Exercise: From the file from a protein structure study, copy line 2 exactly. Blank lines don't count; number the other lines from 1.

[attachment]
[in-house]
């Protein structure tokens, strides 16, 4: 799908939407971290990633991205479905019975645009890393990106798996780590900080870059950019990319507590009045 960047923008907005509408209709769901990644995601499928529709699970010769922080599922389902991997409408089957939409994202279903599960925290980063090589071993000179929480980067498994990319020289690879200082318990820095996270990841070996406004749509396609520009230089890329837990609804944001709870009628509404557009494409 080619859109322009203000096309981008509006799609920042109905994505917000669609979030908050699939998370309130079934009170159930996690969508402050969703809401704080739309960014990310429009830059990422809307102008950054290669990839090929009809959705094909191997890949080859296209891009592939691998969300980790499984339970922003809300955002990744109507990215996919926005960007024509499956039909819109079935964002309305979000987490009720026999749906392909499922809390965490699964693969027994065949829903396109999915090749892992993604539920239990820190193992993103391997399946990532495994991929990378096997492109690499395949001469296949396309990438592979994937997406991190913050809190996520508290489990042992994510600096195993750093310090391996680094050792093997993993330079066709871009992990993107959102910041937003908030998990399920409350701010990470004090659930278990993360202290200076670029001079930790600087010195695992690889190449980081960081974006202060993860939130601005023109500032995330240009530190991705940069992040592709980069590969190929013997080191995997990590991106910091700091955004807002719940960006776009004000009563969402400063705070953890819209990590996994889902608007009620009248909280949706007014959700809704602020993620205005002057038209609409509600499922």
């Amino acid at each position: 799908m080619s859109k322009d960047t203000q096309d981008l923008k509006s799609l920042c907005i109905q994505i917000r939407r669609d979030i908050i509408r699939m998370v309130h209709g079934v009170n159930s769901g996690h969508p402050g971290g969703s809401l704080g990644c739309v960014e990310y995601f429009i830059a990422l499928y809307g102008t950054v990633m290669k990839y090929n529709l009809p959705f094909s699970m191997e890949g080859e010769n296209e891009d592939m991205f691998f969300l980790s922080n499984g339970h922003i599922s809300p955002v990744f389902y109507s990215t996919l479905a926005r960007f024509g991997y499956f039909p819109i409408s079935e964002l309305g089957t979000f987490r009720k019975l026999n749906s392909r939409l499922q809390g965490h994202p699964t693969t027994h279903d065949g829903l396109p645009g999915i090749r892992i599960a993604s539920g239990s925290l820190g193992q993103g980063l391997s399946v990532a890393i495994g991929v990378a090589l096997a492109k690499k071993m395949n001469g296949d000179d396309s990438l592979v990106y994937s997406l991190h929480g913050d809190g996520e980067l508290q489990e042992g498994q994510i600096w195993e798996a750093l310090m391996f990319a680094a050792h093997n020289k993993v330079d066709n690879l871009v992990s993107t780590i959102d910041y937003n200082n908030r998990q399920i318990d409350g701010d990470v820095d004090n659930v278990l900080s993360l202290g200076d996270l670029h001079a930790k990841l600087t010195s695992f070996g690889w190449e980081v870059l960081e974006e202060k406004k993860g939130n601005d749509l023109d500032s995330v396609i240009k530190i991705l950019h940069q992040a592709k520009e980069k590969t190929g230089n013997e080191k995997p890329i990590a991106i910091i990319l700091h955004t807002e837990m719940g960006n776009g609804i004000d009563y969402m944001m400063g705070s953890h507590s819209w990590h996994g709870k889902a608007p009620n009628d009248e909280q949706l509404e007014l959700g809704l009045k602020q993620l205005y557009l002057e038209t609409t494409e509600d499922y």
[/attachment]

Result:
């Protein structure tokens, strides 16, 4: 799908939407971290990633991205479905019975645009890393990106798996780590900080870059950019990319507590009045 960047923008907005509408209709769901990644995601499928529709699970010769922080599922389902991997409408089957939409994202279903599960925290980063090589071993000179929480980067498994990319020289690879200082318990820095996270990841070996406004749509396609520009230089890329837990609804944001709870009628509404557009494409 080619859109322009203000096309981008509006799609920042109905994505917000669609979030908050699939998370309130079934009170159930996690969508402050969703809401704080739309960014990310429009830059990422809307102008950054290669990839090929009809959705094909191997890949080859296209891009592939691998969300980790499984339970922003809300955002990744109507990215996919926005960007024509499956039909819109079935964002309305979000987490009720026999749906392909499922809390965490699964693969027994065949829903396109999915090749892992993604539920239990820190193992993103391997399946990532495994991929990378096997492109690499395949001469296949396309990438592979994937997406991190913050809190996520508290489990042992994510600096195993750093310090391996680094050792093997993993330079066709871009992990993107959102910041937003908030998990399920409350701010990470004090659930278990993360202290200076670029001079930790600087010195695992690889190449980081960081974006202060993860939130601005023109500032995330240009530190991705940069992040592709980069590969190929013997080191995997990590991106910091700091955004807002719940960006776009004000009563969402400063705070953890819209990590996994889902608007009620009248909280949706007014959700809704602020993620205005002057038209609409509600499922």